A five per cent rise in tobacco tax would lead to a substantial drop in the number of smokers and save millions in health costs, a charity suggests.
Such an increase would discourage children from buying cigarettes and help adults quit, a report by Action on Smoking and Health (Ash) says.
Its chief executive, Deborah Arnott, said: "Smoking is a childhood addiction and not an adult choice."
Support for the idea comes from such charities as Cancer Research UK.
The British Heart Foundation and the Foundation for the Study of Infant Deaths (FSID) have also backed the proposal.
The report also says that raising tobacco prices through taxation by five per cent above inflation would lead to a reduction in the number of smokers by 190,000 and save the NHS more than £20m a year by cutting the cost of treating smoking-related diseases.
It also claims a tax rise would also reduce smoking-related absenteeism in the workplace, saving more than £10m a year, increase government tax revenues by more than £500m a year and result in wider economic benefits in the first five years of more than £270m a year.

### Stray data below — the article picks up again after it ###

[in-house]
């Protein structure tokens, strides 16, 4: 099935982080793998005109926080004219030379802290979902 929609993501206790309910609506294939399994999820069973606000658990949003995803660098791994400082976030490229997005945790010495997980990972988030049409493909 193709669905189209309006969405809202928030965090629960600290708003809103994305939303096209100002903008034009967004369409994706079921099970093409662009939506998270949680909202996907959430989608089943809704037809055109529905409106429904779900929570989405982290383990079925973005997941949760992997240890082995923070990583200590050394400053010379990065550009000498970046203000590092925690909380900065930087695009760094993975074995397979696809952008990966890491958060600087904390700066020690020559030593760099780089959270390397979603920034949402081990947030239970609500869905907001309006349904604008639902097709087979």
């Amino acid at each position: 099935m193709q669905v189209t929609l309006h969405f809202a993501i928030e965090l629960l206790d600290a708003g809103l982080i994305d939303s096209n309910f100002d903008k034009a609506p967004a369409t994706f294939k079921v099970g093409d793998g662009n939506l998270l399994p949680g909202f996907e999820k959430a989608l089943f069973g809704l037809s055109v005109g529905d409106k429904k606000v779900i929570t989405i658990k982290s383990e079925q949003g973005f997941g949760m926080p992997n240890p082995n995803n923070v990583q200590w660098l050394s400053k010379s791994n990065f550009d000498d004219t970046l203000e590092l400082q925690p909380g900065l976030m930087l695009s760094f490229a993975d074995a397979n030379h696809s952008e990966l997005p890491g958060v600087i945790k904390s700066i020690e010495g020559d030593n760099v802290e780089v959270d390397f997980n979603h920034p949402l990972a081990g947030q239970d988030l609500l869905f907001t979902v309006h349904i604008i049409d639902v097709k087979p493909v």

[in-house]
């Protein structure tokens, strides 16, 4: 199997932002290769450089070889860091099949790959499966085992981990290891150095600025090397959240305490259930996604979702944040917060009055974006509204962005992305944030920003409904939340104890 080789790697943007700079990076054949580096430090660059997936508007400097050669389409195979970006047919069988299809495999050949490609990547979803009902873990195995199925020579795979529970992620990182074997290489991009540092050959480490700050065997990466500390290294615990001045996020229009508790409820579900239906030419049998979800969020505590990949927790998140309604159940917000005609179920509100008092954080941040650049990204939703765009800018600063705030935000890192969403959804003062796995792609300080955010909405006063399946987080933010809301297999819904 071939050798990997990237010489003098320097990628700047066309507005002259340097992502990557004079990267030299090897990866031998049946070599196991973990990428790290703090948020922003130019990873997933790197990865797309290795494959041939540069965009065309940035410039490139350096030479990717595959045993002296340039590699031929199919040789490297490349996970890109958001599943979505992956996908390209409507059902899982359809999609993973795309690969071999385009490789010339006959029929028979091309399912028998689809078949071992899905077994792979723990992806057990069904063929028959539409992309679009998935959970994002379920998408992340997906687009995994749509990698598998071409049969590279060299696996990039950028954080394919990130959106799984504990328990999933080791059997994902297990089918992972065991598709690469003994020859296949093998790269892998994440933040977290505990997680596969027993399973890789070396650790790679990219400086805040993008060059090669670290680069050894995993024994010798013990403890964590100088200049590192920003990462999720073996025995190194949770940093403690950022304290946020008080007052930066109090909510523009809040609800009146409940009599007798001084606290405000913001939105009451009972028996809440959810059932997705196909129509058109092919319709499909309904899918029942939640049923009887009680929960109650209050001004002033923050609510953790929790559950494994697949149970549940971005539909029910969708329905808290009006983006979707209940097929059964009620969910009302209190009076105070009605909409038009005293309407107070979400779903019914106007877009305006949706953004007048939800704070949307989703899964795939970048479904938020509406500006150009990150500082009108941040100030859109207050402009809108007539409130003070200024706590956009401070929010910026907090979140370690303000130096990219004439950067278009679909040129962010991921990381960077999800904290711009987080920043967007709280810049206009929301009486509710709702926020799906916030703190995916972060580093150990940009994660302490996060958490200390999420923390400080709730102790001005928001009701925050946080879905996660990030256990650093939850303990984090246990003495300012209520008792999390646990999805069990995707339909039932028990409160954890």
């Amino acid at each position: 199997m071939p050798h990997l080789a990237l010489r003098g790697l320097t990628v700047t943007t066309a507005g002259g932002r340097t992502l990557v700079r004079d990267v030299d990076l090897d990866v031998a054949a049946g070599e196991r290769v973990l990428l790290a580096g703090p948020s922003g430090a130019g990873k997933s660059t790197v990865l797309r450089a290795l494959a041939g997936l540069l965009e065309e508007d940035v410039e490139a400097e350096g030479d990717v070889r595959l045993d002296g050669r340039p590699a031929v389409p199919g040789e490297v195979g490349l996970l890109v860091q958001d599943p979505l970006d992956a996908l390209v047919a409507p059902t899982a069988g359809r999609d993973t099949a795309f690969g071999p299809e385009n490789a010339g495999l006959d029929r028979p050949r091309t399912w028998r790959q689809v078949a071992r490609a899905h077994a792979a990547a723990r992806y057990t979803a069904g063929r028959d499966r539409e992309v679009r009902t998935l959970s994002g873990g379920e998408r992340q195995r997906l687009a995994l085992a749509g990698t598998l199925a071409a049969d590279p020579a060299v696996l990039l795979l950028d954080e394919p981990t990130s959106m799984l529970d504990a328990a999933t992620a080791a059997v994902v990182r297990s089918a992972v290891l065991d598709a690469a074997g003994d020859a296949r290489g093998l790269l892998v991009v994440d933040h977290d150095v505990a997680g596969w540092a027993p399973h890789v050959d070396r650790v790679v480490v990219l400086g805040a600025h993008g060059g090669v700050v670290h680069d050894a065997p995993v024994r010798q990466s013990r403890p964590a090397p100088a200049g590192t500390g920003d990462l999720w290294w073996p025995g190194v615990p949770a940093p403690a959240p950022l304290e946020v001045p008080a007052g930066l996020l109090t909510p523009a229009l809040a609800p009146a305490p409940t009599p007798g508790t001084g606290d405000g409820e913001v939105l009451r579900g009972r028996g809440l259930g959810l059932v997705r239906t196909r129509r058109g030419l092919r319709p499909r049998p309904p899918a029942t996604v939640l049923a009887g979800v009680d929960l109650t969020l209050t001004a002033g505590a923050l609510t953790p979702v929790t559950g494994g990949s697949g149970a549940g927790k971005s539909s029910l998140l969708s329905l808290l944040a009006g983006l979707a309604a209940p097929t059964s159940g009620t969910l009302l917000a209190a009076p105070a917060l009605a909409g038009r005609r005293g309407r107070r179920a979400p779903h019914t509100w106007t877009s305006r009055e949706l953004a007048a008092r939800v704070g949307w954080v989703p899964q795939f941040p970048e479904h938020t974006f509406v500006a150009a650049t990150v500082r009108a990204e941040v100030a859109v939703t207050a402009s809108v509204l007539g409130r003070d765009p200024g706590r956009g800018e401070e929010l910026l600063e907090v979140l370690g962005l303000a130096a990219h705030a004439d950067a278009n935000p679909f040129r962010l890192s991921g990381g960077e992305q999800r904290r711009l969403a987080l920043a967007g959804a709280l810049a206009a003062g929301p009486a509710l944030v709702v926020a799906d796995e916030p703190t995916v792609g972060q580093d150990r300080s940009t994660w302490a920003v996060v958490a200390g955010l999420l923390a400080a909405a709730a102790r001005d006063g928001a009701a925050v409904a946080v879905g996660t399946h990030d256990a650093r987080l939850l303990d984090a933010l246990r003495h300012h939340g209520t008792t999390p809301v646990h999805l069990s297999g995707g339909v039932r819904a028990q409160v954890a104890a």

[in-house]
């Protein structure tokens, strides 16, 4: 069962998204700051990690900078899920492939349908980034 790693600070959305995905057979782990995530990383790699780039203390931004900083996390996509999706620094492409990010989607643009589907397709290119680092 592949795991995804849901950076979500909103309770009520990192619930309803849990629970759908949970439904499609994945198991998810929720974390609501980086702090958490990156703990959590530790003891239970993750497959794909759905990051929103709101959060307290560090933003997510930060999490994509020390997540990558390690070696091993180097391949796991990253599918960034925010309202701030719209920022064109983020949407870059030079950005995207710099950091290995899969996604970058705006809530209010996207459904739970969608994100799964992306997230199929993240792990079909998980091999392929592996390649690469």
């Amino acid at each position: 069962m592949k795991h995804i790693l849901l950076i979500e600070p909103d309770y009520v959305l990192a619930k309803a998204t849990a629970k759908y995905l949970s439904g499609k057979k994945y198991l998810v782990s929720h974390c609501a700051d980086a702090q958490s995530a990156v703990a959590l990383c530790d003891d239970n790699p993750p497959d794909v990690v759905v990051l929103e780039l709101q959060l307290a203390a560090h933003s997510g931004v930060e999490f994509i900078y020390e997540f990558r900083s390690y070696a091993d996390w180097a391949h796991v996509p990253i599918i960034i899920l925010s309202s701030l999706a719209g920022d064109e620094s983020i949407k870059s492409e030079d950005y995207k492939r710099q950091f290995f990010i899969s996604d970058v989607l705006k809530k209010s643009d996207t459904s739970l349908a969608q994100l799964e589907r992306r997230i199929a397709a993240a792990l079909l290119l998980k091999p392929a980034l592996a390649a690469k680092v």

Ash outlines its call on tobacco prices in a pre-Budget submission to the Treasury.
Its chief executive, Deborah Arnott, said: "By increasing tobacco taxation, we help to discourage children from buying cigarettes. An above-inflation rise would also help adults stop smoking."
FSID director Joyce Epstein said: "Scientific evidence shows that every year the lives of over 100 UK infants could be saved if no pregnant woman smoked.
"Smoking by fathers increases the risk of infant death as well. Our organisation supports increasing the price of tobacco because it will encourage smokers to consider quitting and so protect their children." </p
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